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Structural information theory and its applications



Theory


In the 1960s, Emanuel "Maan" Leeuwenberg initiated structural information theory (SIT). SIT began as a quantitative coding model of visual pattern classification (demo), which, in interaction with empirical research, developed into a competitive theory of perceptual organization. In object perception, SIT proposes a Bayesian integration of viewpoint-independent and viewpoint-dependent factors quantified in terms of descriptive complexities (demo). Furthermore, nowadays, SIT includes empirically successful quantitative models of amodal completion (demo) and symmetry perception (demo), and a neurally plausible model of neuro-cognitive processing and human cognitive architecture (demo).

Central to SIT is the simplicity principle, which holds that the simplest interpretation of a stimulus is the one most likely to be perceived by humans. To make predictions, candidate interpretations are represented by symbol strings, and the string with the overall simplest code is taken to specify the preferred interpretation. A simplest code is a symbolic representation that enables the reconstruction of the stimulus using a minimum number of descriptive parameters. It is obtained by capturing a maximum amount of regularity and yields a predicted hierarchical organization of the stimulus in terms of wholes and parts.

Emanuel Leeuwenberg
Emanuel Leeuwenberg

See Acta Psychologica 2003 for a special issue in his honor, on the occasion of his 65th birthday.


Historically, SIT's simplicity principle is a descendant of Hochberg and McAlister's (1953) minimum principle. Both reflect Occam's razor and both are modern information-theoretic translations of the law of Prńgnanz. This law had been proposed by the godfathers of Gestalt psychology — Wertheimer (1912, 1923), K÷hler (1920), and Koffka (1935) — and refers to the natural tendency of physical systems to settle into relatively stable states defined by a minimum of free-energy. In the case of the human visual system in the brain, the idea then is that preferred interpretations correspond to such states. Hochberg and McAlister formulated this Gestalt idea in terms of representational compactness by replacing minimum free-energy by minimum descriptive complexity. SIT added a concrete coding language specifying the so-called transparent holographic regularities to be captured in descriptive codes. For the mathematical foundation of SIT's coding language, see Journal of Mathematical Psychology 1991, and for the psychological foundation of the transparent holographic nature of visual regularity, see Psychological Review 1996 and Psychological Review 2004.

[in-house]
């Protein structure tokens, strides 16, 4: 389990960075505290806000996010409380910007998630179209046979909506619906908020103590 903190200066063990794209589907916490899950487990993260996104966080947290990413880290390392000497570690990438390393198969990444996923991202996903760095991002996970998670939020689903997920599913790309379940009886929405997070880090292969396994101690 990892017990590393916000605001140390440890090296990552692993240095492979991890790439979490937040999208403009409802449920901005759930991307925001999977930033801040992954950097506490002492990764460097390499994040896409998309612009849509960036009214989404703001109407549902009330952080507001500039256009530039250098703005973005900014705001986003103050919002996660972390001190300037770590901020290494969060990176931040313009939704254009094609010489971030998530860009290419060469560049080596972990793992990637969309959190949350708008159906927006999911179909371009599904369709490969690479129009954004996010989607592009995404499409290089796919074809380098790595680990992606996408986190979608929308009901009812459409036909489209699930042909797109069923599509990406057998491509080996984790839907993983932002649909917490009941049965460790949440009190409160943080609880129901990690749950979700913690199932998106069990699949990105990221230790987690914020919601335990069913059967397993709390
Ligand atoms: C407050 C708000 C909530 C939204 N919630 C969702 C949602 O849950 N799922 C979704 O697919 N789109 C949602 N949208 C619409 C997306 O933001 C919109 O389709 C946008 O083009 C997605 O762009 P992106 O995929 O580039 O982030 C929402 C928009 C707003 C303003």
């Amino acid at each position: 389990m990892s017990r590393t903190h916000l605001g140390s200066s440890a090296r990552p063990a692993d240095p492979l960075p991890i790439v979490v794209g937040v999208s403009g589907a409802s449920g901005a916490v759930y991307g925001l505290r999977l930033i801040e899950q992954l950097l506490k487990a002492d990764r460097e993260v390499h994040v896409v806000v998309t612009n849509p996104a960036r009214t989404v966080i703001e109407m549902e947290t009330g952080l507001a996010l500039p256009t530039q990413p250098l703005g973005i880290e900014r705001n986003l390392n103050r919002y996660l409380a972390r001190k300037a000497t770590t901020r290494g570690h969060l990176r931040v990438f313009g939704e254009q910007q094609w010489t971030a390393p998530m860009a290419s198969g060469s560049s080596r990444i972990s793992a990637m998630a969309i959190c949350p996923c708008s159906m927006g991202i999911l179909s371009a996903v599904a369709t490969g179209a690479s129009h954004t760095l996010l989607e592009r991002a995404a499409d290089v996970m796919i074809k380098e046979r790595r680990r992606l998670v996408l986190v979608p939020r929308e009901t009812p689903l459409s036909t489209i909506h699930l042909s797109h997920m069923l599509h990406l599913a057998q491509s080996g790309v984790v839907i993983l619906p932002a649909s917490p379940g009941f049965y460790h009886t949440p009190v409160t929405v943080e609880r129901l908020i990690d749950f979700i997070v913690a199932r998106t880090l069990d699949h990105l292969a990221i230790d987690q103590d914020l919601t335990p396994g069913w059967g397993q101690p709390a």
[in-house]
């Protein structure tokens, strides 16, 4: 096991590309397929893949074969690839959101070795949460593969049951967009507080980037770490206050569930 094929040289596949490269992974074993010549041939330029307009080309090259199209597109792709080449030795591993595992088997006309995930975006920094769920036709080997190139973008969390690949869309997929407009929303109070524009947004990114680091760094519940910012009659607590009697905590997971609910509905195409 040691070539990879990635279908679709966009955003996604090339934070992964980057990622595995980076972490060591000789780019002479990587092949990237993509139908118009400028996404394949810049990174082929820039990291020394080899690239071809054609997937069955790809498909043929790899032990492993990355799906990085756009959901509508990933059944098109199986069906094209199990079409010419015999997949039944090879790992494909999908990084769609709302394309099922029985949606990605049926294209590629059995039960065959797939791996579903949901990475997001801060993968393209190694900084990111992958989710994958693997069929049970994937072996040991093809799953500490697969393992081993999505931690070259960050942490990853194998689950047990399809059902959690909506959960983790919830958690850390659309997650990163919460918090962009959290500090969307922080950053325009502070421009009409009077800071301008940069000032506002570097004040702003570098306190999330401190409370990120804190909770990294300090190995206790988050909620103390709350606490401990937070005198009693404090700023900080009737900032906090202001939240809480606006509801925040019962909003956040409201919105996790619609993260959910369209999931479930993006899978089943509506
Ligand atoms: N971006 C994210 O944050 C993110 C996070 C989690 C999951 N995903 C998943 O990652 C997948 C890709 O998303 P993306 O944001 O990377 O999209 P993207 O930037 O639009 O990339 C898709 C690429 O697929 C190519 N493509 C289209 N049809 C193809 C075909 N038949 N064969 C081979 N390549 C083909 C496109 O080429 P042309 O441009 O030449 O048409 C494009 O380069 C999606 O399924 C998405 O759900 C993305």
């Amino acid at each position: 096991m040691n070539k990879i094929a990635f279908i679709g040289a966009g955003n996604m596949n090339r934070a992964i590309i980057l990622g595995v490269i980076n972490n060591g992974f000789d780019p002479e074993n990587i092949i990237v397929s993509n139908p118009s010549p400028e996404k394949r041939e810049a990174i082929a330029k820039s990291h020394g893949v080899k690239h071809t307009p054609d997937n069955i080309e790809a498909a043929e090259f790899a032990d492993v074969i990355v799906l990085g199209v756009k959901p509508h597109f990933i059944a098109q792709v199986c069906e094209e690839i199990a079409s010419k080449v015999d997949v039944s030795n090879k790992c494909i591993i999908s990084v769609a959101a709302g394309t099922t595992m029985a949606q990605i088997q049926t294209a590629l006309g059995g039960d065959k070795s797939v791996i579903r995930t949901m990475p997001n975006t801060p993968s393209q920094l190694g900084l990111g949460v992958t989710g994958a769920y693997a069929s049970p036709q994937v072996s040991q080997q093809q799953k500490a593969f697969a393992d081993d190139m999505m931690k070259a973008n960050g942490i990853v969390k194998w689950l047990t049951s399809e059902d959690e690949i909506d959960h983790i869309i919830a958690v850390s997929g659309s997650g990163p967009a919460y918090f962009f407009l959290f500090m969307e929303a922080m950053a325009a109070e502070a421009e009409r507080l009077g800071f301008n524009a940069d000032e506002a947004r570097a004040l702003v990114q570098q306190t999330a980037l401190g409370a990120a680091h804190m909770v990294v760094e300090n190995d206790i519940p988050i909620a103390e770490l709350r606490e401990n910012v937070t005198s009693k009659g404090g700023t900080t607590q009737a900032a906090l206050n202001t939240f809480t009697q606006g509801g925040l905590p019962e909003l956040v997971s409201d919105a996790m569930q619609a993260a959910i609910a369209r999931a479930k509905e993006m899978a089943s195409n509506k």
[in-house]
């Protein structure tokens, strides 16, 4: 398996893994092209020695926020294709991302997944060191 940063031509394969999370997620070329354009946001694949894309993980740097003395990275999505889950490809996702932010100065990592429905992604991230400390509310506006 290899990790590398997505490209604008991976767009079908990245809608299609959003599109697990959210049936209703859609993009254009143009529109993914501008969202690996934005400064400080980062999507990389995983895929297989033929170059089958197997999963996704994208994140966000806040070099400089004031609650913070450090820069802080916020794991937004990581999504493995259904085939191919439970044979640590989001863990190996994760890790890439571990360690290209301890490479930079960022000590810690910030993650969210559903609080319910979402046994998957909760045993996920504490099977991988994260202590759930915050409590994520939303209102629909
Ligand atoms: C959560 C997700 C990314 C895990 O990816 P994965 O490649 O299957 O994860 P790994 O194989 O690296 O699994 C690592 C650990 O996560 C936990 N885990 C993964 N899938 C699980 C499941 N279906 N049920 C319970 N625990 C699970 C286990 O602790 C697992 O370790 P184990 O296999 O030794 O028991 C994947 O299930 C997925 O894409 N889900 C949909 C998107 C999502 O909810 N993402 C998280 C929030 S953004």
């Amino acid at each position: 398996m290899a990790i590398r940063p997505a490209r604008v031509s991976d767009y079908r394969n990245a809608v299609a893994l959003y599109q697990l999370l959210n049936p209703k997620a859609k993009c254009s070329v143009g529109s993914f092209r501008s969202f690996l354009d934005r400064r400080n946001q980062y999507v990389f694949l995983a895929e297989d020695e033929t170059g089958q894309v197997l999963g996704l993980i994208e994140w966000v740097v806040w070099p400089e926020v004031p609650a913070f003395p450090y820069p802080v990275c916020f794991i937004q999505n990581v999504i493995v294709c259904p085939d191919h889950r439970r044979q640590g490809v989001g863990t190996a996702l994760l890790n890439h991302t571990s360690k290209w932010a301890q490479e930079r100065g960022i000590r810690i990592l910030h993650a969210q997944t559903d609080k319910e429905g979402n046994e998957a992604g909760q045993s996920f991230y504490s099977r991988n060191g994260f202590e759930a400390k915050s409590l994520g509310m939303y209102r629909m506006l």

SIT's simplicity principle concurs with the minimum description length principle in the mathematical domain of algorithmic information theory (AIT), which, also in the 1960s, was initiated by Solomonoff (1964ab) and Kolmogorov (1965). Until the 1990s, SIT and AIT evolved independently, and indeed, there are differences between SIT and AIT:
For the rest, however, SIT and AIT share many starting points and objectives. SIT's and AIT's modern information-theoretic approaches can be said to present viable alternatives to Shannon's (1948) classical information-theoretic approach and to the classical Helmholtzian likelihood principle which, in vision, assumes that the preferred interpretation of a stimulus is the one most likely to be true in the world, that is, the one with the highest probability of specifying the actual distal stimulus. Just as Shannon's approach, the Helmholtzian likelihood principle presupposes knowledge about probabilities in terms of, for instance, frequencies of occurrence of things in the world. However, such probabilities are often hardly quantifiable, if at all (demo). In SIT and AIT, this problem is circumvented by turning to precisals, that is, artificial probabilities derived from the length of shortest descriptive codes under the motto: simpler things get higher precisals. AIT showed that, in inductive inference, precisals might well be reliable alternatives to the often unknown real probabilities.